Ros. And so 'tis

Ol.Laf. To be relinquisht of the Artists

Par. So I say both of Galen and Paracelsus

Ol.Laf. Of all the learned and authenticke fellowes

Par. Right so I say

Ol.Laf. That gaue him out incureable

Par. Why there 'tis, so say I too

Ol.Laf. Not to be help'd

Par. Right, as 'twere a man assur'd of a- Ol.Laf. Vncertaine life, and sure death

Par. Iust, you say well: so would I haue said

Ol.Laf. I may truly say, it is a noueltie to the world

Par. It is indeede if you will haue it in shewing, you shall reade it in what do ye call there

Ol.Laf. A shewing of a heauenly effect in an earthly Actor

Par. That's it, I would haue said, the verie same

Ol.Laf. Why your Dolphin is not lustier: fore mee I speake in respect- Par. Nay 'tis strange, 'tis very straunge, that is the breefe and the tedious of it, and he's of a most facinerious spirit, that will not acknowledge it to be the- Ol.Laf. Very hand of heauen

Par. I, so I say

Ol.Laf. In a most weake- Par. And debile minister great power, great trancendence, which should indeede giue vs a further vse to be made, then alone the recou'ry of the king, as to bee Old Laf. Generally thankfull. Enter King, Hellen, and attendants.

Par. I would haue said it, you say well: heere comes the King

Ol.Laf. Lustique, as the Dutchman saies: Ile like a maide the Better whil'st I haue a tooth in my head: why he's able to leade her a Carranto

Par. Mor du vinager, is not this Helen? Ol.Laf. Fore God I thinke so

King. Goe call before mee all the Lords in Court, Sit my preseruer by thy patients side, And with this healthfull hand whose banisht sence Thou hast repeal'd, a second time receyue The confirmation of my promis'd guift, Which but attends thy naming. Enter 3 or 4 Lords.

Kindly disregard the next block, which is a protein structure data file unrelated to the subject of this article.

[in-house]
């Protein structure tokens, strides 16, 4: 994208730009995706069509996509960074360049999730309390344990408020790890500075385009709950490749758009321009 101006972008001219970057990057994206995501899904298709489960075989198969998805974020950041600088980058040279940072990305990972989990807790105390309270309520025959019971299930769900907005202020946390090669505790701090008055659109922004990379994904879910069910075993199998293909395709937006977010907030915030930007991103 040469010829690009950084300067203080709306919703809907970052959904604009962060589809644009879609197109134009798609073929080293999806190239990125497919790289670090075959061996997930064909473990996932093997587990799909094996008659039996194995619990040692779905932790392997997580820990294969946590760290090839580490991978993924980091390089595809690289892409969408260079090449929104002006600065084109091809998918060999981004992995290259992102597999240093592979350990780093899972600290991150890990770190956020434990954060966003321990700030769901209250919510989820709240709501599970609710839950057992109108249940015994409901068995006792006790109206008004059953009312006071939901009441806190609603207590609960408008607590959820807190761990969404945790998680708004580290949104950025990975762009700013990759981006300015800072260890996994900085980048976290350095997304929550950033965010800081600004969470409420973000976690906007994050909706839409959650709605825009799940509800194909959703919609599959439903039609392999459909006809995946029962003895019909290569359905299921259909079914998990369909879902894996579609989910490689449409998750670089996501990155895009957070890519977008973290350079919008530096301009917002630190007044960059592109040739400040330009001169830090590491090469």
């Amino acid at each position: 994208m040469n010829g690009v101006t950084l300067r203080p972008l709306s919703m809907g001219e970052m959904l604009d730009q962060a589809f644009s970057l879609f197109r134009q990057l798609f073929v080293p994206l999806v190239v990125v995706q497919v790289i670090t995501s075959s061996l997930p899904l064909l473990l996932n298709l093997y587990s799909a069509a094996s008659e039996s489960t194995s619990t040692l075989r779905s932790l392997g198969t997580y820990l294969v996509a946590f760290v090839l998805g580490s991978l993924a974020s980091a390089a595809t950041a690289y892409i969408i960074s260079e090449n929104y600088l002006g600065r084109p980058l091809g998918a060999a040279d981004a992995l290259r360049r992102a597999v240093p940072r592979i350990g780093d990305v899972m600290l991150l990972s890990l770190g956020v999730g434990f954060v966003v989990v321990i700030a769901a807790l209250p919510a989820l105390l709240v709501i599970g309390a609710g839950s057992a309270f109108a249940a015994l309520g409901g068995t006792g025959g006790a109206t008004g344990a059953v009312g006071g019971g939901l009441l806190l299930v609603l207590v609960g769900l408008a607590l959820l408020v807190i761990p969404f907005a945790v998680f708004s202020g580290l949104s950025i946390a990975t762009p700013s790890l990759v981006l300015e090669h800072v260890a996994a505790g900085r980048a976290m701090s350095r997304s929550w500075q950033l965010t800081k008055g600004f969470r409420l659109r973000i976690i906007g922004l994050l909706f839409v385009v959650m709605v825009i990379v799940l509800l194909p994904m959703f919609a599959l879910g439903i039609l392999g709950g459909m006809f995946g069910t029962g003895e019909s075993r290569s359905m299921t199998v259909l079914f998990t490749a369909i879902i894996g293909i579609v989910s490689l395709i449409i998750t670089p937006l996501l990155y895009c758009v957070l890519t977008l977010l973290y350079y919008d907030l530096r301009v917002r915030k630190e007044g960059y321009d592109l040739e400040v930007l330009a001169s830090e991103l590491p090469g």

Faire Maide send forth thine eye, this youthfull parcell Of Noble Batchellors, stand at my bestowing, Ore whom both Soueraigne power, and fathers voice I haue to vse; thy franke election make, Thou hast power to choose, and they none to forsake

Hel. To each of you, one faire and vertuous Mistris; Fall when loue please, marry to each but one

Old Laf. I'de giue bay curtall, and his furniture My mouth no more were broken then these boyes, And writ as little beard

King. Peruse them well: Not one of those, but had a Noble father.

She addresses her to a Lord.

Hel. Gentlemen, heauen hath through me, restor'd the king to health

All. We vnderstand it, and thanke heauen for you

Hel. I am a simple Maide, and therein wealthiest That I protest, I simply am a Maide: Please it your Maiestie, I haue done already: The blushes in my cheekes thus whisper mee, We blush that thou shouldst choose, but be refused; Let the white death sit on thy cheeke for euer, Wee'l nere come there againe

King. Make choise and see, Who shuns thy loue, shuns all his loue in mee

Hel. Now Dian from thy Altar do I fly, And to imperiall loue, that God most high Do my sighes streame: Sir, wil you heare my suite? 1.Lo. And grant it

Hel. Thankes sir, all the rest is mute

Ol.Laf. I had rather be in this choise, then throw Ames-ace for my life

William Shakespeare
Classic Literature Library

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